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Modified XELIRI Versus Standard FOLFIRI in Metastatic Colorectal Cancer

By: Joseph Fanelli
Posted: Thursday, May 10, 2018

Modified XELIRI (capecitabine plus irinotecan) appears to be noninferior, in terms of overall survival, to standard FOLFIRI (leucovorin, fluorouracil, and irinotecan) as a second-line treatment of metastatic colorectal cancer. These results of the Asian phase III noninferiority AXEPT trial, published in The Lancet Oncology, were found with or without the use of bevacizumab.

“The results of this study suggest that modified XELIRI might be an effective, well tolerated, and more convenient alternative to FOLFIRI as a standard second-line backbone treatment for patients with metastatic colorectal cancer, at least for Asian patient populations,” concluded lead author Rui-Hua Xu, MD, of the Sun Yat-Sen University Cancer Center in China, and colleagues.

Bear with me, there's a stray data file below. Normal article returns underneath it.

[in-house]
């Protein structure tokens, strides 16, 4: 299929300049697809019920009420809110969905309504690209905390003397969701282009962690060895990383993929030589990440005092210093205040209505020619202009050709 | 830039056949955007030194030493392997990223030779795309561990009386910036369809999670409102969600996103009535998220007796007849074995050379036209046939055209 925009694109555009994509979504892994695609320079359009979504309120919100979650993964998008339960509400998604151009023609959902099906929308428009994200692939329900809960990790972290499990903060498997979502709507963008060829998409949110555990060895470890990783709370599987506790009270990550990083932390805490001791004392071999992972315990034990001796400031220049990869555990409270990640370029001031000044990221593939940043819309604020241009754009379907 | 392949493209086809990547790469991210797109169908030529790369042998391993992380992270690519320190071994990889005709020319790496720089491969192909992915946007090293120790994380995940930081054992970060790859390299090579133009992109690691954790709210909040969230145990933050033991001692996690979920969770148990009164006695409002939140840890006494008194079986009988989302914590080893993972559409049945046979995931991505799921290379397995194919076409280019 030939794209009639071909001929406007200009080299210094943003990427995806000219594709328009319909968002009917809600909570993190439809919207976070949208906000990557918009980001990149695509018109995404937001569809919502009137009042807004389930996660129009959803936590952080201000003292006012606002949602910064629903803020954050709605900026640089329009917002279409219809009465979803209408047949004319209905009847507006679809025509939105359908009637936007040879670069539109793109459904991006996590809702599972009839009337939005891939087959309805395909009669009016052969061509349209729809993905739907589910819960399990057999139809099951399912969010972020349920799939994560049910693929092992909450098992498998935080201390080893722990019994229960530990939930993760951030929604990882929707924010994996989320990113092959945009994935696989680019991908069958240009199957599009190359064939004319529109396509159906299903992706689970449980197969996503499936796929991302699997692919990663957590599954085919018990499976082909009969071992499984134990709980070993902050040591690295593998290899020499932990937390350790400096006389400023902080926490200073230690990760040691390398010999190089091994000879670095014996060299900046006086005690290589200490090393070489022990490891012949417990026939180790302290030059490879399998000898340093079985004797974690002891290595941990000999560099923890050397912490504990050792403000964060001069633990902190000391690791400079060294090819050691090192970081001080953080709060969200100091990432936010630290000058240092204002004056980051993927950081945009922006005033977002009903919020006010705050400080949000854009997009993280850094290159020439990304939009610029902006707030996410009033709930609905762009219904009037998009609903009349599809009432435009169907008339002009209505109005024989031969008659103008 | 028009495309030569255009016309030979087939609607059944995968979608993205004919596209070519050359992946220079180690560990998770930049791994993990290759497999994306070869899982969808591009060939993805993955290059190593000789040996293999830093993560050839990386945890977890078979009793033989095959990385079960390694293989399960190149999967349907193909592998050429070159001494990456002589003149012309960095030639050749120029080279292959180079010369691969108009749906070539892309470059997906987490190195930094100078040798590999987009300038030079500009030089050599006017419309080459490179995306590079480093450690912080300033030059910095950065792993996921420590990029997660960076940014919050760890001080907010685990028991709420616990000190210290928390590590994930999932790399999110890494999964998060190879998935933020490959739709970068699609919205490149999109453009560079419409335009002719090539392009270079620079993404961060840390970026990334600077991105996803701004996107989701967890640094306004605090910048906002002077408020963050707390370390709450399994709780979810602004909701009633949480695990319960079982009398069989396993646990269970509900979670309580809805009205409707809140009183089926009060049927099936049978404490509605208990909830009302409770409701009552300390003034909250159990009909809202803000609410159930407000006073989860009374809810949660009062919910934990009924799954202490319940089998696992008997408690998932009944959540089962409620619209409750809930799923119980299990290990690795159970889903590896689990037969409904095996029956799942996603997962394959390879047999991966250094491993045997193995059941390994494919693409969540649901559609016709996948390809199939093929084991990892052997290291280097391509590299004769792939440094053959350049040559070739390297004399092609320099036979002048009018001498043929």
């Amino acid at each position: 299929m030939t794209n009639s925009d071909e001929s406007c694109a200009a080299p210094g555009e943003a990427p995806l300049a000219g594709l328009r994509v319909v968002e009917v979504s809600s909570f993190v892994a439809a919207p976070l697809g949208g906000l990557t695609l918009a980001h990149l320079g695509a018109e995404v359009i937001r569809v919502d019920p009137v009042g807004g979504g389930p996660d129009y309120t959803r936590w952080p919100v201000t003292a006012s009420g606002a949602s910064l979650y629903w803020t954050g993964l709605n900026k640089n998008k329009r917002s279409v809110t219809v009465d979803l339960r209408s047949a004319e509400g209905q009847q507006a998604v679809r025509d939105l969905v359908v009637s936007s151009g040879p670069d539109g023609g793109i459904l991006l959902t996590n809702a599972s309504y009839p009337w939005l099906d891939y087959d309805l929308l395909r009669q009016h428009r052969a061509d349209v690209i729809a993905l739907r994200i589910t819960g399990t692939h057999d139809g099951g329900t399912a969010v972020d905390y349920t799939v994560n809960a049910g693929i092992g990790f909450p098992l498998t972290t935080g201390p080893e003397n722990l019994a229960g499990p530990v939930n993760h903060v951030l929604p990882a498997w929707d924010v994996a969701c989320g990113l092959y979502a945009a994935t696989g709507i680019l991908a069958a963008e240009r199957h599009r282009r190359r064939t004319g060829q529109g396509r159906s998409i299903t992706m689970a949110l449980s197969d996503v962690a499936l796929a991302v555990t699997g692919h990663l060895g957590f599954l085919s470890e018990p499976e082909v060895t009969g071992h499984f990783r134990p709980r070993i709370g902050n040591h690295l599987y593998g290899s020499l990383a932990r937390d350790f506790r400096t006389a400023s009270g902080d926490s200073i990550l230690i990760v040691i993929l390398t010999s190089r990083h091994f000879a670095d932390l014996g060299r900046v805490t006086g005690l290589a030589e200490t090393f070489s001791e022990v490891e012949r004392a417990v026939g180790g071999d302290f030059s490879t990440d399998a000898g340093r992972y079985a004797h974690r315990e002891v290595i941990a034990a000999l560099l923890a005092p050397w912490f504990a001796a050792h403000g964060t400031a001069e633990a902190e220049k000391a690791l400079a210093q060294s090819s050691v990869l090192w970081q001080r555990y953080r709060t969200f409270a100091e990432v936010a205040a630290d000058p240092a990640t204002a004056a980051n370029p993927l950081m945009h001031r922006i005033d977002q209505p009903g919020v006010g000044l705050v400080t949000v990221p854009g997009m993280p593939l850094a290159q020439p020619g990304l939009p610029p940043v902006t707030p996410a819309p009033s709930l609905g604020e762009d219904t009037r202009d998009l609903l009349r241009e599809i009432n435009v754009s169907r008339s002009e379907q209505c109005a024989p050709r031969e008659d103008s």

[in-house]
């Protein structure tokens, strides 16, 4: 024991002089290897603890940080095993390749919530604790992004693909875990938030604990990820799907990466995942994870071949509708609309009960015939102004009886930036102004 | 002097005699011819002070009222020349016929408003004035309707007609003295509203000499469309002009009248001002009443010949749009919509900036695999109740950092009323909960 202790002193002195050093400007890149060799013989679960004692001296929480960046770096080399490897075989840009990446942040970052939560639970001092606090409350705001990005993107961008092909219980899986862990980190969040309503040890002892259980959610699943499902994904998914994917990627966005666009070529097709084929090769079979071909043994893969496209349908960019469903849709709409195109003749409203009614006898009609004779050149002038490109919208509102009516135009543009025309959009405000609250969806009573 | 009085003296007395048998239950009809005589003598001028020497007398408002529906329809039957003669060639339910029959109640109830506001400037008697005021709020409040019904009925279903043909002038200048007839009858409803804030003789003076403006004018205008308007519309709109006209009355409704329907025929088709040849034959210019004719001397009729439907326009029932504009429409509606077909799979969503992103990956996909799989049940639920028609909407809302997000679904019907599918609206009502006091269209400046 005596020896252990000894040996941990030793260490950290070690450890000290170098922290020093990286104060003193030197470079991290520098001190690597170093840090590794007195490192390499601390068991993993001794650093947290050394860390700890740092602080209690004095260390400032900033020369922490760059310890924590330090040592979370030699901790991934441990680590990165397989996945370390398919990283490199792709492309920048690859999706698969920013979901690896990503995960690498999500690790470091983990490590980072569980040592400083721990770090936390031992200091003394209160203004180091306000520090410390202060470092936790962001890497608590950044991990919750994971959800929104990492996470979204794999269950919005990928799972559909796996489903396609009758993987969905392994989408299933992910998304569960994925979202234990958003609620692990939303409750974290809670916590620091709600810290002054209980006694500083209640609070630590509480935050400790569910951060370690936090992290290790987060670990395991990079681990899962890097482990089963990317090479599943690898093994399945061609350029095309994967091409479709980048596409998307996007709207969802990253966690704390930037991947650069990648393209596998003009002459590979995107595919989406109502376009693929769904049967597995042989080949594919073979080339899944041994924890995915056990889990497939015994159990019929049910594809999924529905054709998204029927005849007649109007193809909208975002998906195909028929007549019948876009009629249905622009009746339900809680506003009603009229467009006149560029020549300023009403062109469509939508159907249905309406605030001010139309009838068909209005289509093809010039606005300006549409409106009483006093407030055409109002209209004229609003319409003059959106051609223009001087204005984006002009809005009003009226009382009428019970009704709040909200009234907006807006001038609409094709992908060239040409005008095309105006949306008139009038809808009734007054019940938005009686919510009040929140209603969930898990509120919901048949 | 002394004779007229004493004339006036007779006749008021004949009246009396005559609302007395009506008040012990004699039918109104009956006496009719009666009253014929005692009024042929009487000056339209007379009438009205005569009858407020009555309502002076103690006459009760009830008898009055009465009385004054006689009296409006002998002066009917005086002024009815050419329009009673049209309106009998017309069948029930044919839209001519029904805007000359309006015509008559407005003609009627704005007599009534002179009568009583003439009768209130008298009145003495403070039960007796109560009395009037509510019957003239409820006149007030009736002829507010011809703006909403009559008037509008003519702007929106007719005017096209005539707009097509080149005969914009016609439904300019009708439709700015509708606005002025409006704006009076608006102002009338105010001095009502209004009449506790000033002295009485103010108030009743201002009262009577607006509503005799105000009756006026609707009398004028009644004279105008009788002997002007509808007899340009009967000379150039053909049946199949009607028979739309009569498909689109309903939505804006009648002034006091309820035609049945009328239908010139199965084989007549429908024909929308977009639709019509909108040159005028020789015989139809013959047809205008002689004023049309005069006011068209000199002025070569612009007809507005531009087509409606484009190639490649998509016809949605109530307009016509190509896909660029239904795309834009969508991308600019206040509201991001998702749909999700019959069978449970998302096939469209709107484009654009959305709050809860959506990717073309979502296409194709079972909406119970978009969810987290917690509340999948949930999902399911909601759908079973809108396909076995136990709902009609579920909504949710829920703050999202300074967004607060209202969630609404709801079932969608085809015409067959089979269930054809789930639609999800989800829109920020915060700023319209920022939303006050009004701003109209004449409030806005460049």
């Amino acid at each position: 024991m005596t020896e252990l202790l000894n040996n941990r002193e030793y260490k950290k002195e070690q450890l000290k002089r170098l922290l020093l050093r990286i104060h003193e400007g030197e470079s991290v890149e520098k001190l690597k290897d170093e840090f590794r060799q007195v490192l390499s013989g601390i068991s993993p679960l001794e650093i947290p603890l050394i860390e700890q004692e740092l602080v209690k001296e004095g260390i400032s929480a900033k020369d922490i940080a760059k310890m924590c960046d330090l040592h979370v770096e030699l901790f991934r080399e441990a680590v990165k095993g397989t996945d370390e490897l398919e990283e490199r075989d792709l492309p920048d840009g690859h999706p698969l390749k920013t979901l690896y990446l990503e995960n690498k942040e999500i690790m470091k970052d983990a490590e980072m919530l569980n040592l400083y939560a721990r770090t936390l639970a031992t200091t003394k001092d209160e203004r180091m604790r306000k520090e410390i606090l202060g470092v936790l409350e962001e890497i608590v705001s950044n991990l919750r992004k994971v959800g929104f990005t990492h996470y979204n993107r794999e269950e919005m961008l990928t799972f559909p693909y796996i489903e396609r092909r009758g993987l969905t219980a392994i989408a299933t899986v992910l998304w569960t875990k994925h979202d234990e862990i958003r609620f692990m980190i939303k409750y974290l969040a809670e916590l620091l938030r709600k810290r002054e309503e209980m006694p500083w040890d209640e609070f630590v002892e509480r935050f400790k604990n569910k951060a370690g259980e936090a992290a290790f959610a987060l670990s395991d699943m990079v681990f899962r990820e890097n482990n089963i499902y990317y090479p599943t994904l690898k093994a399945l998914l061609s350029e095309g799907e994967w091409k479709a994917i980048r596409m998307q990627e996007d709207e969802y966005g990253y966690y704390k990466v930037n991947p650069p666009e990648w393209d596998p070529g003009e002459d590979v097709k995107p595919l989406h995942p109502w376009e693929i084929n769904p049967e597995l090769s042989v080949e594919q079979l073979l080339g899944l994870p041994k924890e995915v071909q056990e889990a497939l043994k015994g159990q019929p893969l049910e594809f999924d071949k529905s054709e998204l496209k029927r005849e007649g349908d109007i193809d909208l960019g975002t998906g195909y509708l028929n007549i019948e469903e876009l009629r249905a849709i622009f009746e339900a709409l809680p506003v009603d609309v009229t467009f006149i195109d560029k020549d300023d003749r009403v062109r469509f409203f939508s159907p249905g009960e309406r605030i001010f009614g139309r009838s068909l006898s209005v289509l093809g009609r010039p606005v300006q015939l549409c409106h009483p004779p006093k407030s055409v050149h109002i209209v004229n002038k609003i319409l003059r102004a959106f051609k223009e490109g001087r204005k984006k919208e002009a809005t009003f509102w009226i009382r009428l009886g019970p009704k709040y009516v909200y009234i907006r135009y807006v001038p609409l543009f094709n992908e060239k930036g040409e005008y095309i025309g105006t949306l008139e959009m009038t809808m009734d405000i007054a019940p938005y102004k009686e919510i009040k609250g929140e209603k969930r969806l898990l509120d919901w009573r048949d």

In the open-label trial, 650 patients were enrolled from 98 hospitals in China, Japan, and South Korea, with 326 receiving modified XELIRI and 324 receiving FOLFIRI, both with or without bevacizumab. In total, 83% of the modified XELIRI group and 84% of the FOLFIRI group received concomitant bevacizumab.

After a median follow-up of 15.8 months, the median survival in the modified XELIRI group was 16.8 months, compared with 15.4 months in the FOLFIRI group (hazard ratio of 0.85). Dr. Xu and colleagues found that the median progression-free survival (a secondary trial endpoint) did not seem to differ significantly with modified XELIRI and FOLFIRI (8.4 months vs. 7.2 months, respectively; hazard ratio of 0.95).

Grade ≥ 3 adverse events were observed in 54% of the modified XELIRI group and 72% of the FOLFIRI group, with the most common grade 3/4 adverse event being neutropenia (17% and 43%, respectively).


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